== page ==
GFE, CFE, or Mine? Who owns the equipment?
Recently I was asked a question some of us often take for granted. Is the equipment mine or the government? In this case, turns out the equipment was the government’s and became so because how it was purchased. But let’s not get ahead of ourselves.
What is GFE? What is CFE? At the end of the day these are broad terms the are used as a baseline of understanding. We can throw shorthand around just to get the meaning across. The basis for these terms goes to Federal Acquisition Regulation 52.245-1 Government Property. The real terms are Government Furnished Property Contractor Acquired Property, but we’ll set those aside for now.
Bottom-line, the contract matters. What is defined in the contract and how was the equipment purchased? Some possibilities let’s say we’re talking about office equipment. Pens, pencils, or printer paper. Maybe even desks, printers, computers, or office equipment used to perform the work of the contract. This does not mean back-office support. I’m talking about the desks and chairs used by the DIRECT employees on the contract. Well, if the company purchase those pens and pencils and used their own budget, then those would have been paid out of overhead or G&A (general and administrative). Those would be owed by the contractor.
Let’s say we’re talking about computers or more specialized equipment that was bill to the government on contract. Typically, these would be associated with a Contract Line Item Number (CLIN) called Materials or possible Other Direct Costs (ODC). In either case, those items would be the property of the government unless specifically and rarely disposed to the contractor.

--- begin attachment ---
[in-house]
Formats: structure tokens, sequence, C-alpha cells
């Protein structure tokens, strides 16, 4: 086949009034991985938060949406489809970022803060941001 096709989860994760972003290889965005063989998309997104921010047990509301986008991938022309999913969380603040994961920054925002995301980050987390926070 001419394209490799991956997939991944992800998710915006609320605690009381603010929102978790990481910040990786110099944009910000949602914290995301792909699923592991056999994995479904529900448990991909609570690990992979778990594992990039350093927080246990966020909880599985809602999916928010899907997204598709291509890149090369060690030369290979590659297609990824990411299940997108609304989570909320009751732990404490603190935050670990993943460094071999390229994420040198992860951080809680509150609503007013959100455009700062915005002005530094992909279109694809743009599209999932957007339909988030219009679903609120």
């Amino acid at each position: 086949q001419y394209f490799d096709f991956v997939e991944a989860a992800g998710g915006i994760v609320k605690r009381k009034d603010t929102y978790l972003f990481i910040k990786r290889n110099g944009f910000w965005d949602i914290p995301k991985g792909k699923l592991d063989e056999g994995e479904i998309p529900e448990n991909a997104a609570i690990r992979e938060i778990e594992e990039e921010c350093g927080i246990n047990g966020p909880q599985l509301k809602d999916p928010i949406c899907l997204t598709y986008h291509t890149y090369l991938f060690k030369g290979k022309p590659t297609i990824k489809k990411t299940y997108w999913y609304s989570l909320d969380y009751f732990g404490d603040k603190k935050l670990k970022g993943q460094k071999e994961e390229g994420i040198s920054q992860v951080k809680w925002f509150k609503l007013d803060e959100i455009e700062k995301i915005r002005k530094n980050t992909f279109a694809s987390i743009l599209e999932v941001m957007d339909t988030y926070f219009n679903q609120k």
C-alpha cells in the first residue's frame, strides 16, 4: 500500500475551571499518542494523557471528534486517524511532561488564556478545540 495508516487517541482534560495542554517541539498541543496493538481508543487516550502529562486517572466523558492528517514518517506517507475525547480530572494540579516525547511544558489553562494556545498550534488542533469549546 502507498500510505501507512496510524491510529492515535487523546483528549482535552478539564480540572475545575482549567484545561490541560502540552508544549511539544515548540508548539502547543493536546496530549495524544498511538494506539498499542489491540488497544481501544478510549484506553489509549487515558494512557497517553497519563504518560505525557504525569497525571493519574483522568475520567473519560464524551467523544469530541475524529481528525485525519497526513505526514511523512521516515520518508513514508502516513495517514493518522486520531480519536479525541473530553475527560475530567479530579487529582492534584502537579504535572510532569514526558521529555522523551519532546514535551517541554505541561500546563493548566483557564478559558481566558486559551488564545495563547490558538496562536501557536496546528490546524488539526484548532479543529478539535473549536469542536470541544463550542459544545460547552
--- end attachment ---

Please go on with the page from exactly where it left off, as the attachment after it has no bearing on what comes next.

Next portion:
Final example, let’s say the contract was firm fixed price and my deliverable was a report. However, to complete the report I needed to buy all sorts of test equipment and other materials. All equipment and materials were paid from the funds received from the firm fixed price contract. Important note here, the deliverable is NOT the equipment but in this situation the report or document generated. In this situation, the equipment is owned by the contractor.
See, piece of cake! Just kidding, this is complicated. Several factors go into determining ownership of equipment. Best practices are to maintain strict expense segmentation and tracking of inventory. Remember, no matter how close your relationship with your government customer, that contract will eventually end, and the equipment will be turned over. If you haven’t kept an inventory, you are likely in violation of your contract terms and conditions, and in extreme situations theft. Be aware of the funding used to purchase the equipment in question and how it was billed, or if it was invoiced to the government.